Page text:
Radiation Shielding Materials - A Guide (2023)

Radiation shielding is imperative as radiation can be a serious concern in nuclear power facilities, industrial or medical x-ray systems, radioisotope projects, particle accelerator work, and a number of other circumstances. Containing radiation and preventing it from causing physical harm to employees or their surroundings is an important part of operating equipment that emits potentially hazardous rays. Preserving both human safety and structural material that may be compromised from radiation exposure are vital concerns, as well as shielding sensitive materials, such as electronic devices and photographic film.

The process of regulating the effects and degree of penetration of radioactive rays varies according to the type of radiation involved. Indirectly ionizing radiation, which includes neutrons, gamma rays, and x-rays, is categorized separately from directly ionizing radiation, which involves charged particles. Different radiation shielding materials are better suited for certain types of radiation than others, as determined by the interaction between specific particles and the elemental properties of the shielding material.

General Radiation Shielding Properties

Radiation shieldingis based on the principle of attenuation, which is the ability to reduce a wave’s or ray’s effect by blocking or bouncing particles through a barrier material. Charged particles may be attenuated by losing energy to reactions with electrons in the barrier, while x-ray and gamma radiation are attenuated through photoemission, scattering, or pair production. Neutrons can be made less harmful through a combination of elastic and inelastic scattering, and most neutron barriers are constructed with materials that encourage these processes. The main types of radiation encountered in industrial projects include:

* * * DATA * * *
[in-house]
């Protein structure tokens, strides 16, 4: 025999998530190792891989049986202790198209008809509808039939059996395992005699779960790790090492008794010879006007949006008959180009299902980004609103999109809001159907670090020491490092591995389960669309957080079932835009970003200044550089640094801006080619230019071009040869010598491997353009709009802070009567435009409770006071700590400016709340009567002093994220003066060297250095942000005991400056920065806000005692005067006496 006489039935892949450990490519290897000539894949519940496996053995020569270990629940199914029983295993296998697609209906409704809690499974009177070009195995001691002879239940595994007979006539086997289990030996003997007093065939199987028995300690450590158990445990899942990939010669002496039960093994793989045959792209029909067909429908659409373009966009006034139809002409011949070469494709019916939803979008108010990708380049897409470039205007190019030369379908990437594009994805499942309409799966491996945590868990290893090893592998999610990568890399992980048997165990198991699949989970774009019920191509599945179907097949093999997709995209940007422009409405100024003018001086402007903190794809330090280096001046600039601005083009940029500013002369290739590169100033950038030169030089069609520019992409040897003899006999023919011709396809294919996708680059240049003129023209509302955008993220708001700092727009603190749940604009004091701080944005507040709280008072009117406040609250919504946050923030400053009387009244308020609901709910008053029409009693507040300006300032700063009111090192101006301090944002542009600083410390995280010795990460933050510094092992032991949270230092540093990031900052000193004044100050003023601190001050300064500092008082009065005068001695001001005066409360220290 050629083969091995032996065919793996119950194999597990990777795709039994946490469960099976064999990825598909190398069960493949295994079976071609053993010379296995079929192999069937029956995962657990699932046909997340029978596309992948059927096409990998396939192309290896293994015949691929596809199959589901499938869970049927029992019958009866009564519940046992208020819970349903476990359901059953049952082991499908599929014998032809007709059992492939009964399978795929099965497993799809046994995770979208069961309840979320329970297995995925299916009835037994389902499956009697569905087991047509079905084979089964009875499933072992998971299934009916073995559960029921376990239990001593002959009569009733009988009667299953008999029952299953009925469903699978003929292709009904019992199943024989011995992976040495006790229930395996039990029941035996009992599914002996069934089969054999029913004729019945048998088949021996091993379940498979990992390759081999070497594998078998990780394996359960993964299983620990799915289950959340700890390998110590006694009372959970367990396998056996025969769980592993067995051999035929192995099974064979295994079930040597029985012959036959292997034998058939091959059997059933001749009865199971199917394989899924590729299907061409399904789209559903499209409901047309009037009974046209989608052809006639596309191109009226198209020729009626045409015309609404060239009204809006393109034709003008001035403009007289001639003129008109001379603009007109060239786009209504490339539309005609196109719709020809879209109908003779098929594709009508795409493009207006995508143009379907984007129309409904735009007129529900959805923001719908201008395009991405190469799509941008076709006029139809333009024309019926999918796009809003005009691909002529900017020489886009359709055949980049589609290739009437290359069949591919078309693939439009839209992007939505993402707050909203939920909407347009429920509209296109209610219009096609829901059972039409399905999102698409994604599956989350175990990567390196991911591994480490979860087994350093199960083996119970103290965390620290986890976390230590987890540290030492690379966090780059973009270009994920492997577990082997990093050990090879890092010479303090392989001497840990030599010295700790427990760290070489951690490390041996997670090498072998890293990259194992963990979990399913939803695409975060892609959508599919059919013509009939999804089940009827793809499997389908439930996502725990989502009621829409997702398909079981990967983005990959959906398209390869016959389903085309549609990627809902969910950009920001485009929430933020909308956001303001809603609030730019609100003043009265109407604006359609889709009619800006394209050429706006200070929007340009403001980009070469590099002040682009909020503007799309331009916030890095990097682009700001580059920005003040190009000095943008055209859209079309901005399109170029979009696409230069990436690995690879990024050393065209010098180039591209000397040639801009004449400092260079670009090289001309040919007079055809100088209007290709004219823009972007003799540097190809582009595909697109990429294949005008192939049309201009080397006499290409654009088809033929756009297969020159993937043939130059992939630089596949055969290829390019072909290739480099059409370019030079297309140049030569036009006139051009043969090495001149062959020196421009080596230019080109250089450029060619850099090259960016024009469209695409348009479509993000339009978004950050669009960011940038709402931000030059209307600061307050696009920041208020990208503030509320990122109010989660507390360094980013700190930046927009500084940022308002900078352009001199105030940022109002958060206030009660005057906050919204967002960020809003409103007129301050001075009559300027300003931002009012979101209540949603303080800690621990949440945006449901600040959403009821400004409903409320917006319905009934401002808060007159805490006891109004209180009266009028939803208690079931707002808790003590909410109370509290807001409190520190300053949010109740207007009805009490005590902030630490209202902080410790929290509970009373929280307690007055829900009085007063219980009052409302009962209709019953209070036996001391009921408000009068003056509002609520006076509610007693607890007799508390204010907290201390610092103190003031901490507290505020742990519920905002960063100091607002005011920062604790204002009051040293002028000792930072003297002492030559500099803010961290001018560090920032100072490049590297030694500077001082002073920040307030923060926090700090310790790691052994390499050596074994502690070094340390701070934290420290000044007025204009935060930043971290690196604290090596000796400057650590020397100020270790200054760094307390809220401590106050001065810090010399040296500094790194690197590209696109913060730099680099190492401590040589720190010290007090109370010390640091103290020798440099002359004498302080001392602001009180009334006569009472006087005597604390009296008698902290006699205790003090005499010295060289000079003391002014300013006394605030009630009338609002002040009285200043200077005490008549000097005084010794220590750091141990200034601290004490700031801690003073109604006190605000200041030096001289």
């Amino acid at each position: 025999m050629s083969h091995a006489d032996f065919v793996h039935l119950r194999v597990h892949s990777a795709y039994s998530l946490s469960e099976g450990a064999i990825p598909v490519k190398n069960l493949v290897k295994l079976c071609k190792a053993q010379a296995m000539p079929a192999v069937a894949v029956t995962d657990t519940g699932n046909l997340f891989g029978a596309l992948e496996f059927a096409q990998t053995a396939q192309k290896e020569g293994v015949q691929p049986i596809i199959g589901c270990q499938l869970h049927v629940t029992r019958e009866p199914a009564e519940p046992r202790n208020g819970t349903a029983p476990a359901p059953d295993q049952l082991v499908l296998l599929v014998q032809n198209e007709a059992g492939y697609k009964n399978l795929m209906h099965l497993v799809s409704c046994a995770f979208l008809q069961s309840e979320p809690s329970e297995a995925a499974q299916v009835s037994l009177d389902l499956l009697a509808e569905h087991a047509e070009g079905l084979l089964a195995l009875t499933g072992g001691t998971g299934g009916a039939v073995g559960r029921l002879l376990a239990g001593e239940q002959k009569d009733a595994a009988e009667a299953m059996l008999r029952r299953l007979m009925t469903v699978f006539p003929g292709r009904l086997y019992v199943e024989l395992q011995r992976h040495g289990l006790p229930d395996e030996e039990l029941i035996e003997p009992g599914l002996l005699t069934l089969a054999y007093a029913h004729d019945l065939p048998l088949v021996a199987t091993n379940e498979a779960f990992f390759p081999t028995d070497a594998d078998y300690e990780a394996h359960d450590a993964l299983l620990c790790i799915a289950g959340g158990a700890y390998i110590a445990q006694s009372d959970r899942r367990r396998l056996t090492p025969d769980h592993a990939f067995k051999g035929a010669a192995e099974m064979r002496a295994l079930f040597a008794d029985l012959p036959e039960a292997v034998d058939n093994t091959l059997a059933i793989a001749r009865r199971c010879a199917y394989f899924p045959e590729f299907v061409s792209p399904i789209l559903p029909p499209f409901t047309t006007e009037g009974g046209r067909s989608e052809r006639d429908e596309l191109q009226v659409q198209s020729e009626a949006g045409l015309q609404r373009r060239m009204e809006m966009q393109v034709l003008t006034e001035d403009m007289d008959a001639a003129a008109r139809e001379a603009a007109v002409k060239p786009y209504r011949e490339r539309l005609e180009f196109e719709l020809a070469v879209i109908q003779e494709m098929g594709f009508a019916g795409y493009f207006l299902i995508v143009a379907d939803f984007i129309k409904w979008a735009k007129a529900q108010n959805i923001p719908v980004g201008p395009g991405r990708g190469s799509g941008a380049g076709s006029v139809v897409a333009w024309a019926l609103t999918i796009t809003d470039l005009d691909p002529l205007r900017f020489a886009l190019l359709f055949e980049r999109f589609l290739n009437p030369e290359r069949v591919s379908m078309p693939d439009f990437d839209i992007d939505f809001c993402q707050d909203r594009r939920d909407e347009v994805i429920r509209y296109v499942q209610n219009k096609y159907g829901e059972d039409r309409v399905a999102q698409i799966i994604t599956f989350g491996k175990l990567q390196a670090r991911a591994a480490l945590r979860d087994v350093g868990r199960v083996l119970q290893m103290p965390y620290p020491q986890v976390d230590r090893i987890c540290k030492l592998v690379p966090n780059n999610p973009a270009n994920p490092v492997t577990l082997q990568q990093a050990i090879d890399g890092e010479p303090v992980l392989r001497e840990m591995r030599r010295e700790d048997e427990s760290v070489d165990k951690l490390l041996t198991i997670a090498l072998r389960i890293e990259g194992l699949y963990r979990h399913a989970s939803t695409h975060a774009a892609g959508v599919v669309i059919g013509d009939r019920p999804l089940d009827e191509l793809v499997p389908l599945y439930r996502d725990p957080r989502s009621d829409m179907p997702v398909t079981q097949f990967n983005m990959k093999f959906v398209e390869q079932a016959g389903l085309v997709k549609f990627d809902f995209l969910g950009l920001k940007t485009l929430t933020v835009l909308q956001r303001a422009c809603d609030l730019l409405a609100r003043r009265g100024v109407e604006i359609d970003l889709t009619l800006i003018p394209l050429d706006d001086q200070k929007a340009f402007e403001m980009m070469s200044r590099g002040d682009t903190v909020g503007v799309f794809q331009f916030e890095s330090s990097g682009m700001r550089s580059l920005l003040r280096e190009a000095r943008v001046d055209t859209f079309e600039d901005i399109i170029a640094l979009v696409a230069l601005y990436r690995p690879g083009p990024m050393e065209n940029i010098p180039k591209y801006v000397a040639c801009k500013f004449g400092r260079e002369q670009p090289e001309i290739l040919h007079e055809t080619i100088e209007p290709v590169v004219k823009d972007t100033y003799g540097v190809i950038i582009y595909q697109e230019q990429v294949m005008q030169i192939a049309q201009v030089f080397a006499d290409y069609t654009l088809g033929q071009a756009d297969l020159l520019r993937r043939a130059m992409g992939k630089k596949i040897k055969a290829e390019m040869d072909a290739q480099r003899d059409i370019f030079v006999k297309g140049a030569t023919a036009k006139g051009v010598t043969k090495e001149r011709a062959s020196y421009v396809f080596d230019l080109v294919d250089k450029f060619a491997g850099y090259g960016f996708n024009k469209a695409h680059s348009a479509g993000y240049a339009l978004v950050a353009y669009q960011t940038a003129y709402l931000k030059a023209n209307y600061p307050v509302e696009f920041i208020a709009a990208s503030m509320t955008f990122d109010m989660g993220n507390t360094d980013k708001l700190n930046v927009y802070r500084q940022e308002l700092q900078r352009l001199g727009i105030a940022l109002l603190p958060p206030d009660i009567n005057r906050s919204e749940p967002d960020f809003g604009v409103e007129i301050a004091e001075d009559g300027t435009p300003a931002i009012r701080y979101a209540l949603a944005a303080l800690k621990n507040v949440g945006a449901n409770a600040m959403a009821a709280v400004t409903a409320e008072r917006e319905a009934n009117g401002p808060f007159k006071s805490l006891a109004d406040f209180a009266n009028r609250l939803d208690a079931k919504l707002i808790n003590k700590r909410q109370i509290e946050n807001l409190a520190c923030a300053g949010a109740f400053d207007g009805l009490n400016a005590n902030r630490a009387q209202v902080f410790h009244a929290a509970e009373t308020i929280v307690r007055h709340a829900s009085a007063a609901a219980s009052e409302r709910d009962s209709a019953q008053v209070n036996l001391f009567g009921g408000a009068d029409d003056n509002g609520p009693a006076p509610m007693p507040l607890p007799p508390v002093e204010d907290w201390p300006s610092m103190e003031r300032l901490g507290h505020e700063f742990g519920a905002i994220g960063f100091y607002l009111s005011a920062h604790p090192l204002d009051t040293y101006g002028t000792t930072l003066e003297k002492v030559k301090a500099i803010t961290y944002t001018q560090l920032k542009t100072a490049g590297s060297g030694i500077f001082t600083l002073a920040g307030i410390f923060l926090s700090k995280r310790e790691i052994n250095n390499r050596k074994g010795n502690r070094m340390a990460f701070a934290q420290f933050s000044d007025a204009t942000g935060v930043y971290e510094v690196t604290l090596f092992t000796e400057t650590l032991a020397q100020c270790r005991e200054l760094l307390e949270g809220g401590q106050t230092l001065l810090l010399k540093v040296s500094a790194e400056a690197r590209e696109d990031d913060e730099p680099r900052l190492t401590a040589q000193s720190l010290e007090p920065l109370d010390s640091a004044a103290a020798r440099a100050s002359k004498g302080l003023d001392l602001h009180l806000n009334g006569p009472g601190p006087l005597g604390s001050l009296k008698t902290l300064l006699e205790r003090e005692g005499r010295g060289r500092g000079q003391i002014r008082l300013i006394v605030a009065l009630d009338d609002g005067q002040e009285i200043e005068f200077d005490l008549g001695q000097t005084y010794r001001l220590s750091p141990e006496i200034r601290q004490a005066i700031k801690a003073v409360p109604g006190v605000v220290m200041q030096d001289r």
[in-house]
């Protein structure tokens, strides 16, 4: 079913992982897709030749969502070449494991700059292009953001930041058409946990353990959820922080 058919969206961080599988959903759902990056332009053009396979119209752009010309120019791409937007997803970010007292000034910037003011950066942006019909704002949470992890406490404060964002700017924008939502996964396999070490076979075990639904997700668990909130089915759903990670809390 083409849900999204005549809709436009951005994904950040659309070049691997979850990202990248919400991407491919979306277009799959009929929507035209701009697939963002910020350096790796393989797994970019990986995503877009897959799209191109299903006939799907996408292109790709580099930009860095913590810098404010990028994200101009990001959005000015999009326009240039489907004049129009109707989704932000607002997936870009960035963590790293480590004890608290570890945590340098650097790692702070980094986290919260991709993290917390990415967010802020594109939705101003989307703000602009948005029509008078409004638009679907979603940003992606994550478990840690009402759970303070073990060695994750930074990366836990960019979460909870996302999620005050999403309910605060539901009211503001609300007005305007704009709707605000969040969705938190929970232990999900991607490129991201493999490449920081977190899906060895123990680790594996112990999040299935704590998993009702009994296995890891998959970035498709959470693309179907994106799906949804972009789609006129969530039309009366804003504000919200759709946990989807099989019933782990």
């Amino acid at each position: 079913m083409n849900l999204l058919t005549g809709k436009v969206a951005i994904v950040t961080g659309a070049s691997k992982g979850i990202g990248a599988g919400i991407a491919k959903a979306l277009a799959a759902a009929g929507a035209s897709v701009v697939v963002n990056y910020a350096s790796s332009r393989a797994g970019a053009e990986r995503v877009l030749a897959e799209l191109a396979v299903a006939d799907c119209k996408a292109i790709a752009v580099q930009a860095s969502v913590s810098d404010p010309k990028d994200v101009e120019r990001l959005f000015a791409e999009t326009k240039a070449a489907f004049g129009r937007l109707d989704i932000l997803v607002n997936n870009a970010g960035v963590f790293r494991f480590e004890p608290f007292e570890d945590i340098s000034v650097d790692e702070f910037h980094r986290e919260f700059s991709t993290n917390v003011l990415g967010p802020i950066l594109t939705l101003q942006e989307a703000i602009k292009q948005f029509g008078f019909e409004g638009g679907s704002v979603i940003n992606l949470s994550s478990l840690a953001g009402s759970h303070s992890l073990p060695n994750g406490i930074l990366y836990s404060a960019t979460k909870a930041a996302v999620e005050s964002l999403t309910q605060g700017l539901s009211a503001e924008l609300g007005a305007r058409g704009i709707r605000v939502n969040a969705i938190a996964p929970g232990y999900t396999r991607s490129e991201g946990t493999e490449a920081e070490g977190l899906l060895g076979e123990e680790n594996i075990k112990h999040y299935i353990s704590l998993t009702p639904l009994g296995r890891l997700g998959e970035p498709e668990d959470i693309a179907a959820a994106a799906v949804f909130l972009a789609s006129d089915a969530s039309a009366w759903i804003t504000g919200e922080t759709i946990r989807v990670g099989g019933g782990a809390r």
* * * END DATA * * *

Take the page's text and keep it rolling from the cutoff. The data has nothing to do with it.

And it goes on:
• Gamma and X-rays Shielding:These are forms of electromagnetic radiation that occur with higher energy levels than those displayed by ultraviolet or visible light.
  • Neutron Shielding:Neutrons are particles that have neither a positive nor a negative charge, and thus provide a wide range of energy and mass levels that must be blocked.
  • Alpha and Beta Particles: Alpha particles are positively charged helium nuclei, and are relatively easy to block, while beta particles are negatively charged electrons that are more difficult to shield against.

When it comes to protecting against radiation, the basic radiation protection principals or radiation safety tips involve time, distance, and shielding. Time, in this case, means to limit exposure to the minimum amount possible. Distance means staying as far from radiation sources as possible as a best practice. The intensity of radiation generally follows the inverse square law, meaning that it falls off with the square of the distance from the source. Moving twice the distance away from a source of radiation reduces the intensity of exposure by a factor of 1/22 or one fourth the value. Beyond time and distance, making use of effective shielding is the other approach to managing exposure to radiation.

But what materials protect against radiation? The most common ones used include lead, concrete, and water - or a combination of these. Below

(Video) Radiation Protection (Time, Distance and Shielding)

X-ray and Gamma Radiation Shielding Materials